Czechs sick of small change?


Is the Czech Republic running out of small change? Here's a quick maths lesson: one Czech crown is worth around 3 US cents. Each crown is divided into 100 hellers, and the Czech National Bank issues 10,20 and 50 heller coins. But a 10 heller coin - worth about a third of a cent - is to all intents and purposes useless. And as Dita Asiedu reports now, more and more people are discarding them and shops are beginning to run out.

Today, ten or twenty heller coins do nothing but take up space in our wallets and purses. Worth less than one U.S. cent, the aluminium hellers can buy virtually nothing. All they're used for is paying for goods that have ridiculous prices, such as 29.90 crowns or 15.30 crowns. And so it's no surprise that Czechs are becoming increasingly irritated by carrying them around, and are keeping them in jars or leaving them on the ground when they happen to fall out of their wallets. The flow of small change has therefore become rather unbalanced, with stores giving but not receiving. I decided to pass by our local corner store to see how much of an impact this new development has had:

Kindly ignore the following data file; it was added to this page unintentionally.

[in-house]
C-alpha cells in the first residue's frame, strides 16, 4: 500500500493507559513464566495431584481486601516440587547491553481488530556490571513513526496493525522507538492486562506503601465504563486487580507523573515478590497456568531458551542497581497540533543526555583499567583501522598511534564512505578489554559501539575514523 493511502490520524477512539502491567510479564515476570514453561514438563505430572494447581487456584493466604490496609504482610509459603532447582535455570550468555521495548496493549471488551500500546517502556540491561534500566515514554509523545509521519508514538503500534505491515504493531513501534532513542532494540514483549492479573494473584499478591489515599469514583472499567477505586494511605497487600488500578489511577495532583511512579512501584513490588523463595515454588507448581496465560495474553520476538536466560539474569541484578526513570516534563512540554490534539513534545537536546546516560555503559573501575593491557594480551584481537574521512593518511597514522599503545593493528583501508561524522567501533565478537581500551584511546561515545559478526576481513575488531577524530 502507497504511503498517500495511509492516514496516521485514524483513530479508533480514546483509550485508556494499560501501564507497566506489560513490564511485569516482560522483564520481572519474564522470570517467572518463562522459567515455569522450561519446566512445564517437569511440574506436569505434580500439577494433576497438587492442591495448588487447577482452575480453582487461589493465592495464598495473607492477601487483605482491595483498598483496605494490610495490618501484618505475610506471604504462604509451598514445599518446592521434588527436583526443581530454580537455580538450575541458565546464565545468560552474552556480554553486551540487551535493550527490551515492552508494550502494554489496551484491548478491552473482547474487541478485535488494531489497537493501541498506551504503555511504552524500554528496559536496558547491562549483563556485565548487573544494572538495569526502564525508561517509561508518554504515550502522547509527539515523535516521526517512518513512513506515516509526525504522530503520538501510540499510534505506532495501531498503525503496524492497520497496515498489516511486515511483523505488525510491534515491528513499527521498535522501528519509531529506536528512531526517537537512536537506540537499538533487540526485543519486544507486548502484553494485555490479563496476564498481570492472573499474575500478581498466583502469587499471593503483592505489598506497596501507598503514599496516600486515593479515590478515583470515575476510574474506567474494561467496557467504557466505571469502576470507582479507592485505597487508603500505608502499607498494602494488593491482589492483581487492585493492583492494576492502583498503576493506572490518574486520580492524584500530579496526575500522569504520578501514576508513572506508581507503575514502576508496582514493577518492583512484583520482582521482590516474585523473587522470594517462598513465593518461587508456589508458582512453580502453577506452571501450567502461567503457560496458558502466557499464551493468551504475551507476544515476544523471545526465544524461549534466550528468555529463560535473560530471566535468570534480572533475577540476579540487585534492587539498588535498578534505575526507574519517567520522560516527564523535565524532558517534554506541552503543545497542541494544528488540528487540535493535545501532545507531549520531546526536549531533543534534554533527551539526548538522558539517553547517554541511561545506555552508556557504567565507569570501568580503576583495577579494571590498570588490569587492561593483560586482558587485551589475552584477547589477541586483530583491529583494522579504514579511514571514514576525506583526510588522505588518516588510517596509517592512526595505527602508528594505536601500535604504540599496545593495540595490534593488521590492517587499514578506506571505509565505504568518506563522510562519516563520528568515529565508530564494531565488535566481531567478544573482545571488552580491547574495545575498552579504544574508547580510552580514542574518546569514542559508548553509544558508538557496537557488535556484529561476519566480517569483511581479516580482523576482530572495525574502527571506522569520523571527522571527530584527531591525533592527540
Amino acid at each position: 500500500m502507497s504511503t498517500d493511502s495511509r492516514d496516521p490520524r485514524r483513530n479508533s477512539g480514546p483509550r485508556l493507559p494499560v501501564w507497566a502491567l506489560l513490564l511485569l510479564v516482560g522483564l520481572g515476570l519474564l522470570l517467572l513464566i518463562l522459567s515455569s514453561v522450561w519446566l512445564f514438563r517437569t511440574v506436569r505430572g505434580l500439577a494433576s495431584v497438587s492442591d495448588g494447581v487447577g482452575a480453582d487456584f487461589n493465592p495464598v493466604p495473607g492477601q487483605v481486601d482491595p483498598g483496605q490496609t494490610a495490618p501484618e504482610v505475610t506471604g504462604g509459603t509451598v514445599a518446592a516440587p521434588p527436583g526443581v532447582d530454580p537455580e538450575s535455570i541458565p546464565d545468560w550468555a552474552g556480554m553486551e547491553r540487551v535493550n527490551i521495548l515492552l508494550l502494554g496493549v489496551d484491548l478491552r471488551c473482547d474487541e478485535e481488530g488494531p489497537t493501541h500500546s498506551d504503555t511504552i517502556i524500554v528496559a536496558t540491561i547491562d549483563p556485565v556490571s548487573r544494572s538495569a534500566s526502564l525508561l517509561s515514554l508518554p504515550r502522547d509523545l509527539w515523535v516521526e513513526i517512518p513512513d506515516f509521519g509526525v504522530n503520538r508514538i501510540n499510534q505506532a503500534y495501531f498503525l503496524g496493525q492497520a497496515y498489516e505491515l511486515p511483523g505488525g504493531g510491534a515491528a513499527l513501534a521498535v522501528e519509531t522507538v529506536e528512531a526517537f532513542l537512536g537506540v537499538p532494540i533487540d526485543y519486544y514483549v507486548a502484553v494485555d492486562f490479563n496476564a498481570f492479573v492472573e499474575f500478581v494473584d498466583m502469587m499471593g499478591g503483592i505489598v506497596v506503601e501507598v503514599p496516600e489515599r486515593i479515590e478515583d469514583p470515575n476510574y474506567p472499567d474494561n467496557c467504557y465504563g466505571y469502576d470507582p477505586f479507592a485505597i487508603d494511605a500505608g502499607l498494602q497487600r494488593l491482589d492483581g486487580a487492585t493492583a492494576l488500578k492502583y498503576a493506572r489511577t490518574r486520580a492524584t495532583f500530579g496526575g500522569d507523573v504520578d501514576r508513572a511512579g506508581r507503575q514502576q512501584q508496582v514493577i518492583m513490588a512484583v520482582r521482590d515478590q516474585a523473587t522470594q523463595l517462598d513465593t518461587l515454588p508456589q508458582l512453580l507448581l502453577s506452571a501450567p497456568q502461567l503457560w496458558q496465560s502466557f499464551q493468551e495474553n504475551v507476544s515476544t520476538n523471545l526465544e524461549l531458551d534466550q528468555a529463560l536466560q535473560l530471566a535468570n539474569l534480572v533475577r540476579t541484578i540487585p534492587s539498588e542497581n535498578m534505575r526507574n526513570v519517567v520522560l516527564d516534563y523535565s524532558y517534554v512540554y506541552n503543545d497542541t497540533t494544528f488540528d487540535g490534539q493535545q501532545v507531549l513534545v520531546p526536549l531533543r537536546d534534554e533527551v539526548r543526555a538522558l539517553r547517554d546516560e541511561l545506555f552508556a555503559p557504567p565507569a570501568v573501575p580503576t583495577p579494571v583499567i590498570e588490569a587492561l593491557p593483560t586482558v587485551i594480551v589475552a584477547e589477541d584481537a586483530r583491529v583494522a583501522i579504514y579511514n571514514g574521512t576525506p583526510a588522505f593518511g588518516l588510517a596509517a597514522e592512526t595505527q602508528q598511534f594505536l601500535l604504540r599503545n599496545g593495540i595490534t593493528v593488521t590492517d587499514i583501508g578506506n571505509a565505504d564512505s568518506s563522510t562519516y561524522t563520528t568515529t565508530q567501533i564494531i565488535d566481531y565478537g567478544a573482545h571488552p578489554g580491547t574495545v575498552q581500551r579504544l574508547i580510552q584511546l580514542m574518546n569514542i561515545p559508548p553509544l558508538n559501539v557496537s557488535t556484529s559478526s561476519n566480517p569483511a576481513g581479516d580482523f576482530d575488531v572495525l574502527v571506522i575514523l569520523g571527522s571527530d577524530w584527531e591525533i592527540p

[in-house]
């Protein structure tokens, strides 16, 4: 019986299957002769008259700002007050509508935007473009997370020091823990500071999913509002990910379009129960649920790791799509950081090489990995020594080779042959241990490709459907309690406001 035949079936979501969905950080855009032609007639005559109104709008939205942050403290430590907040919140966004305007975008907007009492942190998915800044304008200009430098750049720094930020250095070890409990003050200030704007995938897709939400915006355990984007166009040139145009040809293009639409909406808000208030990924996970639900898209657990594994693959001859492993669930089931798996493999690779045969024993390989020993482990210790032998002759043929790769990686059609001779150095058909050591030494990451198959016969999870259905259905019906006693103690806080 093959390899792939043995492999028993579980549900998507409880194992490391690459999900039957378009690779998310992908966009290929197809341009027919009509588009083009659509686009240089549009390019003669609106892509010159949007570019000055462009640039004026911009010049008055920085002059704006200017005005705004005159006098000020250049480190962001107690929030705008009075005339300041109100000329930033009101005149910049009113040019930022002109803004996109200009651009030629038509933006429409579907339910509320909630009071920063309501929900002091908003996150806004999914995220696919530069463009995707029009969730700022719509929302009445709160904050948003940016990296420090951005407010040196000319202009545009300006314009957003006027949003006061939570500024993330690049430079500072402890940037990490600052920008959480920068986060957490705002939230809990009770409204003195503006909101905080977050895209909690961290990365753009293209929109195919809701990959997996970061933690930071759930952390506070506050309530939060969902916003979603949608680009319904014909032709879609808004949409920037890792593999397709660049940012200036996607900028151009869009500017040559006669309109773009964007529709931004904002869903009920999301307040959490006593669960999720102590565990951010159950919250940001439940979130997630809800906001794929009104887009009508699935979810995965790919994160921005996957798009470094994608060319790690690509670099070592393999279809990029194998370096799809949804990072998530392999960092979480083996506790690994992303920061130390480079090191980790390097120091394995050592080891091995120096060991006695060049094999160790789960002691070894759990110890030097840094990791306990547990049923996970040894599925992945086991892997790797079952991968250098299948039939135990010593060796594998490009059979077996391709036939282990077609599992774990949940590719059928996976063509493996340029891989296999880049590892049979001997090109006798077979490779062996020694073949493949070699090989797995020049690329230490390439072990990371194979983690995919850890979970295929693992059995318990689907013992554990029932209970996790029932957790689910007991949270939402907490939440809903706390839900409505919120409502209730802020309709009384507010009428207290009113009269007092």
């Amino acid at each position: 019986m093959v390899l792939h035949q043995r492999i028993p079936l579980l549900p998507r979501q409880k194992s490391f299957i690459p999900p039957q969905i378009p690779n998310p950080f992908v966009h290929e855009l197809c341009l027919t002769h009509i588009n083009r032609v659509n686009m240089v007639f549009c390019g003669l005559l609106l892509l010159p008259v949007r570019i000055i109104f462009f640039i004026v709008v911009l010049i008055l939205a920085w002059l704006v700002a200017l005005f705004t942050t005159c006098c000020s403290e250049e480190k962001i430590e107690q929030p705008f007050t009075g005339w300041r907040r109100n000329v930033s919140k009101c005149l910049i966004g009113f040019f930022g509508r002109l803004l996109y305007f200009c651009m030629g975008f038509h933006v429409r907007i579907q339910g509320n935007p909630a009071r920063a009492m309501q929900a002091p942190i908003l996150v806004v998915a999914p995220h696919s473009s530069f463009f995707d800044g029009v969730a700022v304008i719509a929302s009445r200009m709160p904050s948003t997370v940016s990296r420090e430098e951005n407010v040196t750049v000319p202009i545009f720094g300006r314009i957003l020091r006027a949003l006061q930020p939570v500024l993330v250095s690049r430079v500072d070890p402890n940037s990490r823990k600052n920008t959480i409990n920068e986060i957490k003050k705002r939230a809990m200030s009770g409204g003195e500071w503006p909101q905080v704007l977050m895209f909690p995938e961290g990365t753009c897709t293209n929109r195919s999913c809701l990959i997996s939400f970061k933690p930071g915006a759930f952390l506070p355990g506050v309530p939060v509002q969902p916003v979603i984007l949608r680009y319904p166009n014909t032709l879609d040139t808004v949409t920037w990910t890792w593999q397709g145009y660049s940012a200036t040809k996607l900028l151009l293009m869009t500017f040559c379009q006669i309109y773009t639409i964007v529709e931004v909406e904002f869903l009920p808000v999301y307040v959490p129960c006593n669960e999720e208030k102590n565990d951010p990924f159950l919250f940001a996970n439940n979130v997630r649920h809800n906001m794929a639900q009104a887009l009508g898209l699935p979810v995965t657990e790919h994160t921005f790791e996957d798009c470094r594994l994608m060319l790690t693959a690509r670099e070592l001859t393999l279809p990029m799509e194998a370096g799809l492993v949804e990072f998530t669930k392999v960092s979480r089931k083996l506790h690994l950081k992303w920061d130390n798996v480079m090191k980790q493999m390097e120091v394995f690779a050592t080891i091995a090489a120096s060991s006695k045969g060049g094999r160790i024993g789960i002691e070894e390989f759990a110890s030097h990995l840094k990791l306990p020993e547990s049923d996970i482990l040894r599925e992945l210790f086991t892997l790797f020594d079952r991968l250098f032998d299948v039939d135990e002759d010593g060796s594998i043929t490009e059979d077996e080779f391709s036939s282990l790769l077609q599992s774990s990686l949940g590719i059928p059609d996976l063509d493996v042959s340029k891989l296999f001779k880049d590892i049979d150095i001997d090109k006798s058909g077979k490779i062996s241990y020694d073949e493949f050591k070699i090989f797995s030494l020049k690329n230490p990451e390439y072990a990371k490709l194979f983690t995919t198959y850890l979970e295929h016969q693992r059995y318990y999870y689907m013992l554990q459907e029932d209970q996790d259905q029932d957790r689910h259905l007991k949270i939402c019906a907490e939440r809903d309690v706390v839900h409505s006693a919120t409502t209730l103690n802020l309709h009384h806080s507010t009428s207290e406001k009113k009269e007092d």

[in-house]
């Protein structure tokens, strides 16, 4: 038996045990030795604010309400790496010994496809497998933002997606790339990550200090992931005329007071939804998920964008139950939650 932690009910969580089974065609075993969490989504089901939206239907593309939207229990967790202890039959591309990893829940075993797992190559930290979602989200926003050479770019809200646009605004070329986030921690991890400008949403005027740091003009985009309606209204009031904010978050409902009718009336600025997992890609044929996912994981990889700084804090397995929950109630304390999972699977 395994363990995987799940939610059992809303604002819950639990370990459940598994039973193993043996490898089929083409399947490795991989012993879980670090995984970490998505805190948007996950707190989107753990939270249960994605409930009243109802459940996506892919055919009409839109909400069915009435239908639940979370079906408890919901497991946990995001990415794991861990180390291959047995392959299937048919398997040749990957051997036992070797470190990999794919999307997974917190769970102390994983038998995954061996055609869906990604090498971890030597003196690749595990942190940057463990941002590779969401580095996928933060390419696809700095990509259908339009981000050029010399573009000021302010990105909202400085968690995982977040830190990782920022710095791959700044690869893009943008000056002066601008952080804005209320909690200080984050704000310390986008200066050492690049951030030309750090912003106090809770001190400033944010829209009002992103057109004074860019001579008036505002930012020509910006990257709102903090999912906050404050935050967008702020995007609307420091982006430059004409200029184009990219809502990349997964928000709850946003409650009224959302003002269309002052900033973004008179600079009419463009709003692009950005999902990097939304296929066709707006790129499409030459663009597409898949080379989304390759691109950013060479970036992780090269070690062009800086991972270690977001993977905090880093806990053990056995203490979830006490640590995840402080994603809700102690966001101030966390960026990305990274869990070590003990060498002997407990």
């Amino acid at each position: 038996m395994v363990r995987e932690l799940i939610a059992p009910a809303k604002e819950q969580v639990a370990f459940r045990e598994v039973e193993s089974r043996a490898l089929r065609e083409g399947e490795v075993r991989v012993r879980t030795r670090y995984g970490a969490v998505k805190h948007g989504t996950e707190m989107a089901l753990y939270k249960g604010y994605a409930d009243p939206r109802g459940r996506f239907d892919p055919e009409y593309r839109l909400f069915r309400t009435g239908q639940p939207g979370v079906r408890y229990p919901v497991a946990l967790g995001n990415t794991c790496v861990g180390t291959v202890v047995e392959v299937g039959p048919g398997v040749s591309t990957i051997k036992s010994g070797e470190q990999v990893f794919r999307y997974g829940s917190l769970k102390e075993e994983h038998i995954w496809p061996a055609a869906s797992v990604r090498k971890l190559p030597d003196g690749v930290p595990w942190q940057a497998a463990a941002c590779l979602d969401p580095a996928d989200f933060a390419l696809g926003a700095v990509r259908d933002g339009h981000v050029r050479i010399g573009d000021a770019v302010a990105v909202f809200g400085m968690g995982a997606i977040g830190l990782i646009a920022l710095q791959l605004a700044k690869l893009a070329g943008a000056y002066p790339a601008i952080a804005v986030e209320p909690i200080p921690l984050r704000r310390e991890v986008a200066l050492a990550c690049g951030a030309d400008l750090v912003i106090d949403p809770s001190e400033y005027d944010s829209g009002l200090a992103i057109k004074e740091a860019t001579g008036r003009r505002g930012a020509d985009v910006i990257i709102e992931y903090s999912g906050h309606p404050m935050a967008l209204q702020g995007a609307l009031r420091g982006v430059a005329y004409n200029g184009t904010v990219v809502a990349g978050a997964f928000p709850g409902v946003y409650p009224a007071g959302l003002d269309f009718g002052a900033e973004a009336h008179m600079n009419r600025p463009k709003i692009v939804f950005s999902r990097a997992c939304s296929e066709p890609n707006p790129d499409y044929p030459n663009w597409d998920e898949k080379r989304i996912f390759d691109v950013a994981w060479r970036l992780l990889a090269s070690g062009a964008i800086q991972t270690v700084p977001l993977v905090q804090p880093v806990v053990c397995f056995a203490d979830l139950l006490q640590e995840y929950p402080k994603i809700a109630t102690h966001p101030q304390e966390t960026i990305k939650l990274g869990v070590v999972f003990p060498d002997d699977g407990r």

"Ten and twenty heller coins are only popular with the older generation who still see some value in them today. The younger generation though, only accepts money from the one crown coin and up, so when they come into a store and are asked for small change, they don't have it. On the other hand, the older customers still bring their accumulated hellers to us, saving us the trips to the bank. So it's works out well."

Whilst the smaller stores seem to get by, it's the bigger supermarkets and hypermarkets in mainly Prague and the Moravian capital of Brno who are complaining about a lack of small change. Central Bank spokeswoman, Alice Frisaufova, however believes that the problem is just a temporary one that is not as serious as many claim:

"Currently among the Czech people in the Czech Republic we have about 20 crowns in small change, which means that approximately each inhabitant has a middle-sized glass of change at home so I don't think that we have a lack of small money, it affects the circulation of money but it's not illegal. The lack is just in the big supermarkets and hypermarkets because they have a policy that they don't take change from their customers. They prefer to give the change back to the customers because it's cheaper and more comfortable for them personally."

The Czech Central Bank did, however, hold a meeting on Thursday to discuss possible steps to be taken if the situation becomes serious:

"We decided to make a serious analysis of the economic impact for three different possibilities of solving the situation. The first possibility is to keep the production as it is now, the second possibility is to just stop production completely and the third is to set up rules for everyone to be able to round up the cash payment to fifty hellers so that we wouldn't need the small change any more."